Starting a Face Painting Business
Let's get started!
Being a face painting is an absolutely wonderful business for me. One, I get to paint and be creative. Two, my designs make children smile - and really there is nothing that compares to that feeling of joy. Besides the intangible benefits of being a face painter, there is a monetary benefit as well.
Face painters can bring in a range when it comes to hourly wage. I know of some who go as low as $50 an hour upwards to $175 an hour and even above. Where you fall in this scale depends on your skill level, the area you serve and your understanding of your actual costs. Either way, being a face painter can be rewarding financially.
Let’s look at what it takes to get started.
“Every face painter is an artist, but not all artists are face painters.”— Astrid Sage
I always say, “Every face painter is an artist, but not all artists are face painters.” What I mean by this is that face painting is a different medium, just like water colors differ from oil, and oil differs from mixed media.
The paints blend differently, react to water (or to much water) differently from other paint mediums. You are also painting on a different canvass each time. Every face is different in shape, texture and where the hair falls on the face. Not only that - you canvass moves, a lot!
In face painting, there is no substitute for practice. This more than anything increases your skill level besides inherent talent. Between gigs, it’s easy to just pack away your brushes and paints. Yet to get really good and increase your skill - you have to practice everyday.
I’ve read articles online where they state how inexpensive it is to start a face painting business. And while it may be less expensive than other businesses, there is still a cost involved. To buy quality paints and brushes, you will need some start up capital.
Buying cheap paints and brushes will not give you quality stellar results that will lead to more bookings. Your designs may be mediocre at best. So don’t be tempted to buy the cheap stuff.
Brands like Global, Tag, Wolfe and Paradise for paints are the way to go. Brush brands such as Mark Reid and Loew-Cornell are good places to start.
Never use acrylic paints on a child’s face! This may be a cheap option but it’s never acceptable. Only use FDA compliant paints.
Personally, I get my face painting supplies here. They provide great prices, super fast shipping and everything has always arrived perfect!
The Biz Side
Insurance - You will need liability insurance to cover both yourself and your business. Some gigs will require you to show an insurance certificate. Always display you are insured at your gigs. This adds more credibility and is needed.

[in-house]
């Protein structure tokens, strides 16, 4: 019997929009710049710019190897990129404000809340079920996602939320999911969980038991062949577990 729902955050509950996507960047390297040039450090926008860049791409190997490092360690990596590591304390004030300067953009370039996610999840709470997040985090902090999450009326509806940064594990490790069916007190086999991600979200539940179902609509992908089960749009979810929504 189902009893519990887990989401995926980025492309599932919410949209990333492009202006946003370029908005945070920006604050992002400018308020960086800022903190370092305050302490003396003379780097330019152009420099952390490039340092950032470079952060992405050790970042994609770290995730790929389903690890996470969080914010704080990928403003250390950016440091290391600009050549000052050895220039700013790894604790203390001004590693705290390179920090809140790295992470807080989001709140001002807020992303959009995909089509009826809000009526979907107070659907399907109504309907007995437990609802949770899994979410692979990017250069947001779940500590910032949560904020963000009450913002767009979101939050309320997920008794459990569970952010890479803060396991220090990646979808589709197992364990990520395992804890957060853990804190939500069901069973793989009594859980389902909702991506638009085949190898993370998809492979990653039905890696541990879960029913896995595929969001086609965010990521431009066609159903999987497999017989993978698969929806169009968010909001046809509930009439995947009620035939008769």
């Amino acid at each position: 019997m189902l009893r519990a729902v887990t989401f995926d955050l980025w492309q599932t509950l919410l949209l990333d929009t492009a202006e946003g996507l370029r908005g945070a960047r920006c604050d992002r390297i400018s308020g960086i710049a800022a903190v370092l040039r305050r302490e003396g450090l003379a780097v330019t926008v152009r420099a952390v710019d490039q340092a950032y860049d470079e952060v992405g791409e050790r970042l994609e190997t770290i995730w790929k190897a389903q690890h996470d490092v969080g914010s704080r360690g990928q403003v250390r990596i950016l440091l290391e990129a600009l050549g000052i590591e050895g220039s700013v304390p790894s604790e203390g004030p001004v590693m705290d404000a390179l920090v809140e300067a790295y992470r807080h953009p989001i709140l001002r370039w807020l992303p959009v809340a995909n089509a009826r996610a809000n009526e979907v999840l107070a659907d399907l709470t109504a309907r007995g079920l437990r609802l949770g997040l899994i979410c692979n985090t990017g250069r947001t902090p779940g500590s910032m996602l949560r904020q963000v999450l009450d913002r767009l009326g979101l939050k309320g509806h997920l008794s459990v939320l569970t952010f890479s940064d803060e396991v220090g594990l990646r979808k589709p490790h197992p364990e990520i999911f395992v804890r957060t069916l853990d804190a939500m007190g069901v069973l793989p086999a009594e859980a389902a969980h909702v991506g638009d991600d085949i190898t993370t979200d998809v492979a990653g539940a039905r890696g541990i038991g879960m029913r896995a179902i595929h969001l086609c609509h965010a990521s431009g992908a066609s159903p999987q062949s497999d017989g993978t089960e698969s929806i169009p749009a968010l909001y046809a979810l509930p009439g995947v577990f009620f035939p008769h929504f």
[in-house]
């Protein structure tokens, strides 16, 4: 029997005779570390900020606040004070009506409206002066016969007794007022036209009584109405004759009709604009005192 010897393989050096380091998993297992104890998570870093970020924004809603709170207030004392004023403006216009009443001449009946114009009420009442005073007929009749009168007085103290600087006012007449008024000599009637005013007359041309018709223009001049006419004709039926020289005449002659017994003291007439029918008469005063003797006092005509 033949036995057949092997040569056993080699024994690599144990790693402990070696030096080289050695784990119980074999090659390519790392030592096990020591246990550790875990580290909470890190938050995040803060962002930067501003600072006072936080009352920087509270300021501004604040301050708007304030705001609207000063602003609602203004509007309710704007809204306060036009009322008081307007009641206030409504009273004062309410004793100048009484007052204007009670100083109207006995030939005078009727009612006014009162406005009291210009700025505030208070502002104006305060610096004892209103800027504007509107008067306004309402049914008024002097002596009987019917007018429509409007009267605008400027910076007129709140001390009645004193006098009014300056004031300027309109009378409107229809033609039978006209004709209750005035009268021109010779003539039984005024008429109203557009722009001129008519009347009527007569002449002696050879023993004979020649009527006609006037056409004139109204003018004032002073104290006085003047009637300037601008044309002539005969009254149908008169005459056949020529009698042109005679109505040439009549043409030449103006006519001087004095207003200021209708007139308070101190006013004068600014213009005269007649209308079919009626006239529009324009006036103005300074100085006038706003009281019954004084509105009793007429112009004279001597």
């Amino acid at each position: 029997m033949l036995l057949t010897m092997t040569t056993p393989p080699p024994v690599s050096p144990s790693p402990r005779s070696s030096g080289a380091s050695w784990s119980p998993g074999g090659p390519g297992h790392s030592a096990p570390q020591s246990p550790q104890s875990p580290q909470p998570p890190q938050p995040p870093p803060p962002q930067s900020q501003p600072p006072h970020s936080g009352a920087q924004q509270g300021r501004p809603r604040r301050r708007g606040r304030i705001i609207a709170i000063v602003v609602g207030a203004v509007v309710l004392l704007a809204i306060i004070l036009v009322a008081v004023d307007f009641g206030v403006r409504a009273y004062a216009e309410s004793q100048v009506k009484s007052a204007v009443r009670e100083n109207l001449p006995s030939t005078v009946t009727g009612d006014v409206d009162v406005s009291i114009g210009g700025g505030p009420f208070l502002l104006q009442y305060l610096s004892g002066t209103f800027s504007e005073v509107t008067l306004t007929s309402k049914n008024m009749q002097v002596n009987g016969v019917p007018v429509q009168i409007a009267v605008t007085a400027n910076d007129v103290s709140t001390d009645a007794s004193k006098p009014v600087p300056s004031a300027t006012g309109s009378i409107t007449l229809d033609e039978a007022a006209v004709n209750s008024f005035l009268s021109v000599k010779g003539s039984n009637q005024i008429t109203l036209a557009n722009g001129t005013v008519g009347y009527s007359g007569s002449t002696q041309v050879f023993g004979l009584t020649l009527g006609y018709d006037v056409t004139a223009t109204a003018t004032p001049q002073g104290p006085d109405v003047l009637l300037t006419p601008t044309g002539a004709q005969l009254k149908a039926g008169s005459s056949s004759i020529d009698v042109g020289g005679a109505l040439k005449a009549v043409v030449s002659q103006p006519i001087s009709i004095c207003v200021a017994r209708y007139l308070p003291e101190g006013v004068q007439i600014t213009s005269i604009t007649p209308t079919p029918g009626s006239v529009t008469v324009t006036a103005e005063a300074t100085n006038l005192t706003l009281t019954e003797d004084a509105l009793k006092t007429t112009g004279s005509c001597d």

Contracts - Having contracts in place are important so you clearly understand your clients needs. Vice versa that your client understands what you are there to do, the time frame and how many kids you are expected to paint.
Contracts also outline if a deposit is needed, the cancellation policy and date of the event. Clearly outline what you will and will not do and if a deposit is required, that if none is received you will not hold their date.
You can find a variety of contracts online if you are unsure of where to start.
All the practice and supplies won’t do you a bit of good if you have no clients. You will need a marketing strategy in place so you can make money from your venture. I know many face painters use craigslist, google ads and even Facebook ads. While these are excellent ways to go, I feel there is nothing that compares to referrals.
If you are starting out, offer to paint at a friend’s childs party. Have business cards available and always have either a website or a facebook page on your cards so people can see more of your work.
Always put out business cards at any gig you paint at. Paint your kids or friends kids and put these pictures on your website and anywhere you can over social media.
Pricing Your Services
Here is the tricky part. Knowing what to price your services at. Keep in mind you have expenses outside of just your time. Such as, the cost of your paints, your insurance, gas to get to the gig, prep time for the gig and any special supplies you had to purchase for that specific event.
If you are just beginning, you may be included to set your prices low to either reflect your skill or because you are desperate to start getting gigs. Resist this temptation to go too low. You will end up not being able to recoup your expenses and it may be harder to raise your prices in the future.
Find what the average going rate is for face painters in your area. Find a comfortable spot in there and then practice, practice, practice so your skill reflects your higher rates.
In Conclusion . . .
These are just a few things to keep in mind when starting a face painting business. At first it may seem a bit overwhelming, but all the practice and prep work are so worth it. While money will definitely come for you in your business, there is no price for that smile of a child when they look in the mirror at the beautiful creation on their face!
© 2017 Astrid Sage